Who we call matters

Jun 23, 2014 by

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I’ve stepped into a new area of responsibility in my role working alongside pastors in Franconia Mennonite Conference of Mennonite Church USA. This role change, which began in November, has to do with guiding our process of credentialing pastoral leaders.

Kriss

Kriss

It feels like an overwhelming responsibility. It’s been done in the last decades by people who seemed to have more gravitas than I ever will.

At the same time I’ve engaged this role, the denomination has run into a heated debate on who may serve as a credentialed pastor.

With Theda Good’s licensing for ministry at First Mennonite Church of Denver by Mountain States Mennonite Conference, we’ve been pushed into a volatile conversation. It’s a conversation not about call and giftedness but about theological perspectives — and, essentially, who can be recognized as a pastoral leader. (Good is in a committed, same-sex relationship.) Who is appropriate to call? What does this say about us?

Good’s licensing — and the unconnected move by Eastern Mennonite University to launch a listening process about employment for people in same-sex relationships — have raised anxieties and altered the questions.

We know in Franconia Conference that we don’t all agree on everything. But it’s become more critical to ascertain a leader’s willingness to affirm the Confession of Faith in a Mennonite Perspective while recognizing that many of us have points of dissonance. We’re asking specific questions and naming the Confession’s articles more clearly as points of struggle and contention.

Article 19 on marriage does come up. But so do creation care, stewardship and the passive interpretation of non­resistance. Current and next-generation leaders are asking different questions, ones not prevalent in the time the Confession was written in the early 1990s.

Confessions are written usually to address specific theological questions and contextual issues. Even the church’s most historic creedal confessions, like the Apostles Creed and Nicene Creed, were intended to respond to questions and heresies of the day. For most of us, it’s not a great theological debate to declare that Jesus is the Son of God, begotten not made.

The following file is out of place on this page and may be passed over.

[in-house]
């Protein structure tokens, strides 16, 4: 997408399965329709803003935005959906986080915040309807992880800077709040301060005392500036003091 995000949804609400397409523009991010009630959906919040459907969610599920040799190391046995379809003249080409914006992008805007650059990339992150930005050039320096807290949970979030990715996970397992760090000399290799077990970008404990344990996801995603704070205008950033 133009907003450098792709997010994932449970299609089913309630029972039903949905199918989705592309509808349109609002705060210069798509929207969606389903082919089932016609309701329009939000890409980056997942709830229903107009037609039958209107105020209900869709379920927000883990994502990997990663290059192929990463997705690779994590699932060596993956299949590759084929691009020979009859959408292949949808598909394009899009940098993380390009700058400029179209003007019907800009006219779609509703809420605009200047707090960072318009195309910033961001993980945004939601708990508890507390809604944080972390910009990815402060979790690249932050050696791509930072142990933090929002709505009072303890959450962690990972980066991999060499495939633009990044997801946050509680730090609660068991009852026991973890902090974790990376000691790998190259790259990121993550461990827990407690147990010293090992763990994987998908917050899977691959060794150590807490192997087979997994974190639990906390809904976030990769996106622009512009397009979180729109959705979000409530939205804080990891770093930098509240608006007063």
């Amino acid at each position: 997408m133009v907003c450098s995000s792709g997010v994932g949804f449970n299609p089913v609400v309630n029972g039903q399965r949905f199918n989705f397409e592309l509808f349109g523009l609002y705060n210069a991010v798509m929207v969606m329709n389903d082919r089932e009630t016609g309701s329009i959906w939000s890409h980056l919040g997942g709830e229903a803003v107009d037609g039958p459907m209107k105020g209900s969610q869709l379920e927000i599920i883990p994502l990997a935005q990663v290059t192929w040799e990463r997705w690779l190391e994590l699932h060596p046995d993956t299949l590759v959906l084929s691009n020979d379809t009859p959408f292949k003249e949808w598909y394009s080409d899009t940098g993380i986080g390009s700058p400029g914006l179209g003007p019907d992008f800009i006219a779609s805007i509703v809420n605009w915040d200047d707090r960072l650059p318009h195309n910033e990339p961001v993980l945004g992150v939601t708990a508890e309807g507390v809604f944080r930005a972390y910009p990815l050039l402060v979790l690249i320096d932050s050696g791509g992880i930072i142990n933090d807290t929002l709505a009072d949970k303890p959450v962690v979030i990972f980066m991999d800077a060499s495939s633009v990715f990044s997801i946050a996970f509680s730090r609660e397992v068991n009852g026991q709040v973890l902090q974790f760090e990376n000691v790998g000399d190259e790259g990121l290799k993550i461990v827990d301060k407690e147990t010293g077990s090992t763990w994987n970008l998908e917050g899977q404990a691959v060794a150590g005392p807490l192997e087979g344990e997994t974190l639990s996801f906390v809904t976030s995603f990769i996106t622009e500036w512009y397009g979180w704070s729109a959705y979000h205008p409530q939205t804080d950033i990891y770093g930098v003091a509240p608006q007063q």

Today we are testing the ability of MC USA’s 1995 Confession of Faith to respond to contemporary questions, because it was written almost a generation ago.

Who we call as credentialed leaders matters. Anabaptists have an uncomfortable relationship with the “clergy” class, preferring to emphasize the “priesthood of all believers” and declare we all are ministers.

But still we set aside leaders, publicly, to represent us. Those people carry a special task of representing the sacred, something beyond ourselves. This is to me a great and, at times, uncomfortable mystery — something between God, the person and the world.

It’s a holy task. I’m filled with wonder as I watch communities call an increasingly diverse array of people to represent the sacred way of Jesus. This diversity challenges our image of who we are now and who we are becoming.

We must continue to ask what is just, faithful and hopeful. We must lean into possibilities of grace and truth.

If I’ve learned anything over these last six months — if we’ve learned anything as a denomination together — it’s that who we call as public ministers in a somewhat ancient process still matters.

Stephen Kriss is a teacher, writer, pastor, student and follower of Jesus living in Philadelphia.


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